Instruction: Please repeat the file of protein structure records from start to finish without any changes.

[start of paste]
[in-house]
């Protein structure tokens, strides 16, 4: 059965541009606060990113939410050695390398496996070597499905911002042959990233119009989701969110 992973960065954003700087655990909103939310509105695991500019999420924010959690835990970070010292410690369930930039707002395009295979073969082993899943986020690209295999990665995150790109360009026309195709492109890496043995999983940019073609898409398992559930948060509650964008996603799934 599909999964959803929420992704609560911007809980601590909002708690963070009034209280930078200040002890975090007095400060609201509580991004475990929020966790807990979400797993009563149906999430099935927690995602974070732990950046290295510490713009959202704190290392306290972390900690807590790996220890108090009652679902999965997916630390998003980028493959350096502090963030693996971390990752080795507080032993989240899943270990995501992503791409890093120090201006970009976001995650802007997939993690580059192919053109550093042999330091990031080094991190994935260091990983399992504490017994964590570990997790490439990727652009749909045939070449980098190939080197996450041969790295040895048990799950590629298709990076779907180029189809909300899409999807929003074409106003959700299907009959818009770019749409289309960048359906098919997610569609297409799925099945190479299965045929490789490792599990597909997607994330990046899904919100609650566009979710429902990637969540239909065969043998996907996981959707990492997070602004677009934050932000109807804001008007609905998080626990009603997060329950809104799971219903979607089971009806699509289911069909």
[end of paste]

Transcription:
[in-house]
């Protein structure tokens, strides 16, 4: 059965541009606060990113939410050695390398496996070597499905911002042959990233119009989701969110 992973960065954003700087655990909103939310509105695991500019999420924010959690835990970070010292410690369930930039707002395009295979073969082993899943986020690209295999990665995150790109360009026309195709492109890496043995999983940019073609898409398992559930948060509650964008996603799934 599909999964959803929420992704609560911007809980601590909002708690963070009034209280930078200040002890975090007095400060609201509580991004475990929020966790807990979400797993009563149906999430099935927690995602974070732990950046290295510490713009959202704190290392306290972390900690807590790996220890108090009652679902999965997916630390998003980028493959350096502090963030693996971390990752080795507080032993989240899943270990995501992503791409890093120090201006970009976001995650802007997939993690580059192919053109550093042999330091990031080094991190994935260091990983399992504490017994964590570990997790490439990727652009749909045939070449980098190939080197996450041969790295040895048990799950590629298709990076779907180029189809909300899409999807929003074409106003959700299907009959818009770019749409289309960048359906098919997610569609297409799925099945190479299965045929490789490792599990597909997607994330990046899904919100609650566009979710429902990637969540239909065969043998996907996981959707990492997070602004677009934050932000109807804001008007609905998080626990009603997060329950809104799971219903979607089971009806699509289911069909």